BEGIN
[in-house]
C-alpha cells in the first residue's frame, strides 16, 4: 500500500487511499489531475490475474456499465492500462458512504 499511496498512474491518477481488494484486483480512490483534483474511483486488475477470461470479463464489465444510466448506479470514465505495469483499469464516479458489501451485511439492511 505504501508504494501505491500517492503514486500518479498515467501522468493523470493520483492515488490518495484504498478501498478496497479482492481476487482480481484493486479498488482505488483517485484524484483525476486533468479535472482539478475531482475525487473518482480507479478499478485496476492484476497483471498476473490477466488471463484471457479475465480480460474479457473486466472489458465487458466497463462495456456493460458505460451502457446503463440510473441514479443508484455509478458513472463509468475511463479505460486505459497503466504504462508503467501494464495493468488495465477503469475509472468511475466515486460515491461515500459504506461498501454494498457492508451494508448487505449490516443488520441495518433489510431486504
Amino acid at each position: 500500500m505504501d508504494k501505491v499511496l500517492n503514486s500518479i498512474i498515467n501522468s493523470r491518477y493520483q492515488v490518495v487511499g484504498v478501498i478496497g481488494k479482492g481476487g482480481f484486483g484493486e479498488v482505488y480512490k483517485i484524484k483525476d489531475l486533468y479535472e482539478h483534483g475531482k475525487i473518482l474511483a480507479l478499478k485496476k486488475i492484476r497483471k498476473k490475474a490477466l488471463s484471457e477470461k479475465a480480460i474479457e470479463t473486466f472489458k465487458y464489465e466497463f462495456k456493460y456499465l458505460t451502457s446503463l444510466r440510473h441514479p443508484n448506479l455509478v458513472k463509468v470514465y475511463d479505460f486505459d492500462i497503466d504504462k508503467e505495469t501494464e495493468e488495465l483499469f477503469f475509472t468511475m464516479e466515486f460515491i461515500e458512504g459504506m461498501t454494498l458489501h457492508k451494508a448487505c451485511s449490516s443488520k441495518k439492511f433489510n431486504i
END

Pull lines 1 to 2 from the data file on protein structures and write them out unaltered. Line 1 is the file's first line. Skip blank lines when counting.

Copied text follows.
[in-house]
C-alpha cells in the first residue's frame, strides 16, 4: 500500500487511499489531475490475474456499465492500462458512504 499511496498512474491518477481488494484486483480512490483534483474511483486488475477470461470479463464489465444510466448506479470514465505495469483499469464516479458489501451485511439492511 505504501508504494501505491500517492503514486500518479498515467501522468493523470493520483492515488490518495484504498478501498478496497479482492481476487482480481484493486479498488482505488483517485484524484483525476486533468479535472482539478475531482475525487473518482480507479478499478485496476492484476497483471498476473490477466488471463484471457479475465480480460474479457473486466472489458465487458466497463462495456456493460458505460451502457446503463440510473441514479443508484455509478458513472463509468475511463479505460486505459497503466504504462508503467501494464495493468488495465477503469475509472468511475466515486460515491461515500459504506461498501454494498457492508451494508448487505449490516443488520441495518433489510431486504